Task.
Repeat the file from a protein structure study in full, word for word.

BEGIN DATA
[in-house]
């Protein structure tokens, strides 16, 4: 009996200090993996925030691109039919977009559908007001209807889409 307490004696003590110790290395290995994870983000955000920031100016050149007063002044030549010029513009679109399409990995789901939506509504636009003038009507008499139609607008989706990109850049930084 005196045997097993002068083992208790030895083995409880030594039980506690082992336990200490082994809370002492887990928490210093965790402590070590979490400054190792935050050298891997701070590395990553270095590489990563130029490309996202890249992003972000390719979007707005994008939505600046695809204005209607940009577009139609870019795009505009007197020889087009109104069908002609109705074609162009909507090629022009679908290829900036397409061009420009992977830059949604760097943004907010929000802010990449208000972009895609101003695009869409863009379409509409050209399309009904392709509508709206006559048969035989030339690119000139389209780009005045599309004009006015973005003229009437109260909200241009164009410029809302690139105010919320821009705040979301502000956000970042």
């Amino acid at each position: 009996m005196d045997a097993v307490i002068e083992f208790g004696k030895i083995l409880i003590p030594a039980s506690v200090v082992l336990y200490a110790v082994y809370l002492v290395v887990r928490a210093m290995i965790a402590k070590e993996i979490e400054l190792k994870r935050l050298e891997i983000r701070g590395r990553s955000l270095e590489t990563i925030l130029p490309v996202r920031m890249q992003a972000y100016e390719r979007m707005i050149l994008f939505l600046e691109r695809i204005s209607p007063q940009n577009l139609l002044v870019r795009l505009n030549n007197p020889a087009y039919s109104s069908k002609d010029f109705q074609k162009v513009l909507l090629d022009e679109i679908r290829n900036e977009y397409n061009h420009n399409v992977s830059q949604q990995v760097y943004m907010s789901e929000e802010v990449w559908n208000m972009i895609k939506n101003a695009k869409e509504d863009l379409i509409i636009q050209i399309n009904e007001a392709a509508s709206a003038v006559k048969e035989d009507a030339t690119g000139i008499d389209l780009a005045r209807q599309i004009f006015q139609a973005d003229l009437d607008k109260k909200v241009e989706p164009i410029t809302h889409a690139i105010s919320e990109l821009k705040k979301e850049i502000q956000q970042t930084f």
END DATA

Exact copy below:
[in-house]
């Protein structure tokens, strides 16, 4: 009996200090993996925030691109039919977009559908007001209807889409 307490004696003590110790290395290995994870983000955000920031100016050149007063002044030549010029513009679109399409990995789901939506509504636009003038009507008499139609607008989706990109850049930084 005196045997097993002068083992208790030895083995409880030594039980506690082992336990200490082994809370002492887990928490210093965790402590070590979490400054190792935050050298891997701070590395990553270095590489990563130029490309996202890249992003972000390719979007707005994008939505600046695809204005209607940009577009139609870019795009505009007197020889087009109104069908002609109705074609162009909507090629022009679908290829900036397409061009420009992977830059949604760097943004907010929000802010990449208000972009895609101003695009869409863009379409509409050209399309009904392709509508709206006559048969035989030339690119000139389209780009005045599309004009006015973005003229009437109260909200241009164009410029809302690139105010919320821009705040979301502000956000970042």
């Amino acid at each position: 009996m005196d045997a097993v307490i002068e083992f208790g004696k030895i083995l409880i003590p030594a039980s506690v200090v082992l336990y200490a110790v082994y809370l002492v290395v887990r928490a210093m290995i965790a402590k070590e993996i979490e400054l190792k994870r935050l050298e891997i983000r701070g590395r990553s955000l270095e590489t990563i925030l130029p490309v996202r920031m890249q992003a972000y100016e390719r979007m707005i050149l994008f939505l600046e691109r695809i204005s209607p007063q940009n577009l139609l002044v870019r795009l505009n030549n007197p020889a087009y039919s109104s069908k002609d010029f109705q074609k162009v513009l909507l090629d022009e679109i679908r290829n900036e977009y397409n061009h420009n399409v992977s830059q949604q990995v760097y943004m907010s789901e929000e802010v990449w559908n208000m972009i895609k939506n101003a695009k869409e509504d863009l379409i509409i636009q050209i399309n009904e007001a392709a509508s709206a003038v006559k048969e035989d009507a030339t690119g000139i008499d389209l780009a005045r209807q599309i004009f006015q139609a973005d003229l009437d607008k109260k909200v241009e989706p164009i410029t809302h889409a690139i105010s919320e990109l821009k705040k979301e850049i502000q956000q970042t930084f």